Five characteristics of an effective 21st-century educator

"The effective 21st-century teacher will need to be adept in judging the educative and non-educative use of technologies," said one reader.

Today’s educators are constantly evaluating the skills students need to compete in the global economy. But what are the characteristics or skills needed to be an effective 21st-century educator?

We recently asked readers: “What are the qualities of an effective 21st-century educator?” Here are our readers’ top responses.

You might have heard that an effective 21st-century educator should be a “guide on the side,” not a “sage on the stage,” but according to readers, there’s much more to it than that.

For instance, one of the most common responses from readers was that 21st-century educators must be lifelong learners … and should be willing to learn not only from their peers, but from their students as well.

According to readers, an effective 21st-century educator…

1. Anticipates the future.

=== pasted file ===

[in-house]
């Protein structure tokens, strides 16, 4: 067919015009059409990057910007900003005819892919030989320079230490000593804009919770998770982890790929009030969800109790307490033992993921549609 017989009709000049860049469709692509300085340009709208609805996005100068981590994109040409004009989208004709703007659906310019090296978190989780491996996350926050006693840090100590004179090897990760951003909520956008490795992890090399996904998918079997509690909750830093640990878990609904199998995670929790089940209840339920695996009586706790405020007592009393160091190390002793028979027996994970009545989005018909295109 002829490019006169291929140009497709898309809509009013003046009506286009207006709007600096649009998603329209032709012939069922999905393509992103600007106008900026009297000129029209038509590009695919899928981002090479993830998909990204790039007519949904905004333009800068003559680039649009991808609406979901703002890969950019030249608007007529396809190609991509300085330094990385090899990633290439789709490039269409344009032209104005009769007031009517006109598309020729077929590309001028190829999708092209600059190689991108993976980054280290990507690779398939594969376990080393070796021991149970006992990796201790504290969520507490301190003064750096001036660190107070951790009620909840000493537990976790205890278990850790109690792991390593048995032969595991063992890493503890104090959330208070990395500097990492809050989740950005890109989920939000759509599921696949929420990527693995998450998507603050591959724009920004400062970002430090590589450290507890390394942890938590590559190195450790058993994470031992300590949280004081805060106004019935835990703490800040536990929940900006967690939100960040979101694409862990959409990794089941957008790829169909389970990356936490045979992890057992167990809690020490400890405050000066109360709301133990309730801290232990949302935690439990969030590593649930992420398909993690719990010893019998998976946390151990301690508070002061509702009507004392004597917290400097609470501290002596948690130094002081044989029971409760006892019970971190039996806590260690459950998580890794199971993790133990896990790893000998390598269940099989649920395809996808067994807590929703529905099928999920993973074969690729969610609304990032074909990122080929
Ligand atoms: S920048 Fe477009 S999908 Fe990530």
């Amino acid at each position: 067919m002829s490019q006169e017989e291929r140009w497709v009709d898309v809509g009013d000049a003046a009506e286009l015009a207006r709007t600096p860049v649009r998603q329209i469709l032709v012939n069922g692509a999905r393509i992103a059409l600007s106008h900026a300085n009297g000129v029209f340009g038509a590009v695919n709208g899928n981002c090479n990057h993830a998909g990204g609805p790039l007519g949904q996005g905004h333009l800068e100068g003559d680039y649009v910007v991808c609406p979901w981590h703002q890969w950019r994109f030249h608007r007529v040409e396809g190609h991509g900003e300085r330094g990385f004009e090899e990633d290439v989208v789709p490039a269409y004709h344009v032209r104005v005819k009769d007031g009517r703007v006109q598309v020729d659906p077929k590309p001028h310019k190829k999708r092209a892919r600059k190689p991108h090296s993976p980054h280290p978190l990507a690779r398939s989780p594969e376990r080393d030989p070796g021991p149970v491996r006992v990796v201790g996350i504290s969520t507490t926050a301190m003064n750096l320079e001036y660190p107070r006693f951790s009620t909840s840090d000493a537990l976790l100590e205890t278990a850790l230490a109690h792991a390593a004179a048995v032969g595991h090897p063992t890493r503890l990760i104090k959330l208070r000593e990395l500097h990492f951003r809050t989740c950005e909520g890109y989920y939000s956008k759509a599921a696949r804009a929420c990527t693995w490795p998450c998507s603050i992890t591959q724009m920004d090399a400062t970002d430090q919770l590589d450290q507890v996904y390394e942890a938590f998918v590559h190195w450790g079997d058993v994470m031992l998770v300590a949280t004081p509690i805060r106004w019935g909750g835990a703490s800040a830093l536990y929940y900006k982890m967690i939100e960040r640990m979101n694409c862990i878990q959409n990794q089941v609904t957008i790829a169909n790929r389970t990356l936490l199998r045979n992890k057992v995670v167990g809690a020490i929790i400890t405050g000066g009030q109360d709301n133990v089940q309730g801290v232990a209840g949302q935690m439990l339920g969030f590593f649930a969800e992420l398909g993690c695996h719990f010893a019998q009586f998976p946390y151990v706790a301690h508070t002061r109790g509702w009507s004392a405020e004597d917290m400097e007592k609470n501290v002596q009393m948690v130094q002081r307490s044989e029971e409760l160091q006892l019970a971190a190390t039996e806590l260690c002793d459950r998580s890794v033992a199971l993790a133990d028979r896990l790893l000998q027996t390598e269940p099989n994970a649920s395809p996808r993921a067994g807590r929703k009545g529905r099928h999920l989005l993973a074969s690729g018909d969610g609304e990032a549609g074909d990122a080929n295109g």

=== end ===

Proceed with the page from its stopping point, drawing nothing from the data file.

“A good 21st-century educator is one cognizant of the rapidly changing technology trends; one in tune with the direction of the economy, and future projected needs for business and industry; one aware of the career opportunities for children in the coming years, and all of the requisite educational skills and talents necessary to allow kids to position themselves to compete. Good 21st-century educators are always pushing the envelope to ensure that their students are not left behind in the wake of progress; in particular, he/she is one advocating constantly for change in educational thinking and planning to ensure that a district’s sub-group kids (minority and/or students at the poverty level) are not being left behind for lack of access to proper resources to allow them to compete with their suburban counterparts. Lastly, good 21st-century teachers are not teachers in a vacuum; they are progressive in pushing for systemic change via curriculum sequencing, prioritization of dollars, and prudent, strategic scrutiny of decision-making to ensure that the preparation of today’s children is always focused on preparing them for the world(s) in which they will live and work—not the current world in which the teachers have to navigate and dwell.” —Amy Baldridge, secondary curriculum supervisor, Xenia Community Schools